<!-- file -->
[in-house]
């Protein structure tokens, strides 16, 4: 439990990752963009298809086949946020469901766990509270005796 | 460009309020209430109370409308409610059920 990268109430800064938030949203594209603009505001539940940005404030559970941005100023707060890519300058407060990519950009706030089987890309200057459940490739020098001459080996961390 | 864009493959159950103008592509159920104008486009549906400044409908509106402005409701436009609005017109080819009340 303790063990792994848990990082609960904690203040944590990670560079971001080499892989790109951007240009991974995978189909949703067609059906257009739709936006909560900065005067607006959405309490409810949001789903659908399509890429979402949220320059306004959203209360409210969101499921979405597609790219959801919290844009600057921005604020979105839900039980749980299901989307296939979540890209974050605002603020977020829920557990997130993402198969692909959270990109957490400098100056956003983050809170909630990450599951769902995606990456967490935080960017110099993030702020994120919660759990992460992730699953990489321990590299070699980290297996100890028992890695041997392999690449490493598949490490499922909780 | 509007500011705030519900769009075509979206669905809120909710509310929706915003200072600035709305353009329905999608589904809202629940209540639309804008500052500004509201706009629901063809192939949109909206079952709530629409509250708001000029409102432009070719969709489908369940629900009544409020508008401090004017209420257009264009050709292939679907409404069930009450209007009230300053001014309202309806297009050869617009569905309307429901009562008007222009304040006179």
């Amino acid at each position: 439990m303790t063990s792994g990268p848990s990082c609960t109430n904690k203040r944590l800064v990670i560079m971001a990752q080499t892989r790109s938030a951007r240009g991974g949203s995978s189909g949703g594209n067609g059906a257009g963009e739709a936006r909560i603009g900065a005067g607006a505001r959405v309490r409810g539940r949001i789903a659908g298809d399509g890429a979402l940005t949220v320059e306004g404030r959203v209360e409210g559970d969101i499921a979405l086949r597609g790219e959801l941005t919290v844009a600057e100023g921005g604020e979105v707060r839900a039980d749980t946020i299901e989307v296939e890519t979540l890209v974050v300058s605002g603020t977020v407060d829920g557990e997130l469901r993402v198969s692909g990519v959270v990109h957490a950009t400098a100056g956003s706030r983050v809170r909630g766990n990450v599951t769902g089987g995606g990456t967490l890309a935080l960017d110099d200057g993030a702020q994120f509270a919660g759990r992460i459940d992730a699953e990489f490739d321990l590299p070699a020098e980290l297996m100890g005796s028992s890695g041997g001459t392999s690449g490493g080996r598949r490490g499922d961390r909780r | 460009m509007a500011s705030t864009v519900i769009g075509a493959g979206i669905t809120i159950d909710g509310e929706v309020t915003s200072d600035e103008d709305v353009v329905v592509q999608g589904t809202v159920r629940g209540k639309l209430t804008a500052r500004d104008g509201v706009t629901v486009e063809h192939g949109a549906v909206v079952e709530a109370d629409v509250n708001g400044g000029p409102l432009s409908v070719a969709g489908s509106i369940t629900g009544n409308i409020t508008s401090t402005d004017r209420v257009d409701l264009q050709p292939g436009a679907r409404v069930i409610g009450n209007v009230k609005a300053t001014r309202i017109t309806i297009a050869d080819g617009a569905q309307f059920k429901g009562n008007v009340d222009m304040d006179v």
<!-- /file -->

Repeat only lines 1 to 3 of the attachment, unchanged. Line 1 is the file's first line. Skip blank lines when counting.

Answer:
[in-house]
């Protein structure tokens, strides 16, 4: 439990990752963009298809086949946020469901766990509270005796 | 460009309020209430109370409308409610059920 990268109430800064938030949203594209603009505001539940940005404030559970941005100023707060890519300058407060990519950009706030089987890309200057459940490739020098001459080996961390 | 864009493959159950103008592509159920104008486009549906400044409908509106402005409701436009609005017109080819009340 303790063990792994848990990082609960904690203040944590990670560079971001080499892989790109951007240009991974995978189909949703067609059906257009739709936006909560900065005067607006959405309490409810949001789903659908399509890429979402949220320059306004959203209360409210969101499921979405597609790219959801919290844009600057921005604020979105839900039980749980299901989307296939979540890209974050605002603020977020829920557990997130993402198969692909959270990109957490400098100056956003983050809170909630990450599951769902995606990456967490935080960017110099993030702020994120919660759990992460992730699953990489321990590299070699980290297996100890028992890695041997392999690449490493598949490490499922909780 | 509007500011705030519900769009075509979206669905809120909710509310929706915003200072600035709305353009329905999608589904809202629940209540639309804008500052500004509201706009629901063809192939949109909206079952709530629409509250708001000029409102432009070719969709489908369940629900009544409020508008401090004017209420257009264009050709292939679907409404069930009450209007009230300053001014309202309806297009050869617009569905309307429901009562008007222009304040006179």
């Amino acid at each position: 439990m303790t063990s792994g990268p848990s990082c609960t109430n904690k203040r944590l800064v990670i560079m971001a990752q080499t892989r790109s938030a951007r240009g991974g949203s995978s189909g949703g594209n067609g059906a257009g963009e739709a936006r909560i603009g900065a005067g607006a505001r959405v309490r409810g539940r949001i789903a659908g298809d399509g890429a979402l940005t949220v320059e306004g404030r959203v209360e409210g559970d969101i499921a979405l086949r597609g790219e959801l941005t919290v844009a600057e100023g921005g604020e979105v707060r839900a039980d749980t946020i299901e989307v296939e890519t979540l890209v974050v300058s605002g603020t977020v407060d829920g557990e997130l469901r993402v198969s692909g990519v959270v990109h957490a950009t400098a100056g956003s706030r983050v809170r909630g766990n990450v599951t769902g089987g995606g990456t967490l890309a935080l960017d110099d200057g993030a702020q994120f509270a919660g759990r992460i459940d992730a699953e990489f490739d321990l590299p070699a020098e980290l297996m100890g005796s028992s890695g041997g001459t392999s690449g490493g080996r598949r490490g499922d961390r909780r | 460009m509007a500011s705030t864009v519900i769009g075509a493959g979206i669905t809120i159950d909710g509310e929706v309020t915003s200072d600035e103008d709305v353009v329905v592509q999608g589904t809202v159920r629940g209540k639309l209430t804008a500052r500004d104008g509201v706009t629901v486009e063809h192939g949109a549906v909206v079952e709530a109370d629409v509250n708001g400044g000029p409102l432009s409908v070719a969709g489908s509106i369940t629900g009544n409308i409020t508008s401090t402005d004017r209420v257009d409701l264009q050709p292939g436009a679907r409404v069930i409610g009450n209007v009230k609005a300053t001014r309202i017109t309806i297009a050869d080819g617009a569905q309307f059920k429901g009562n008007v009340d222009m304040d006179v």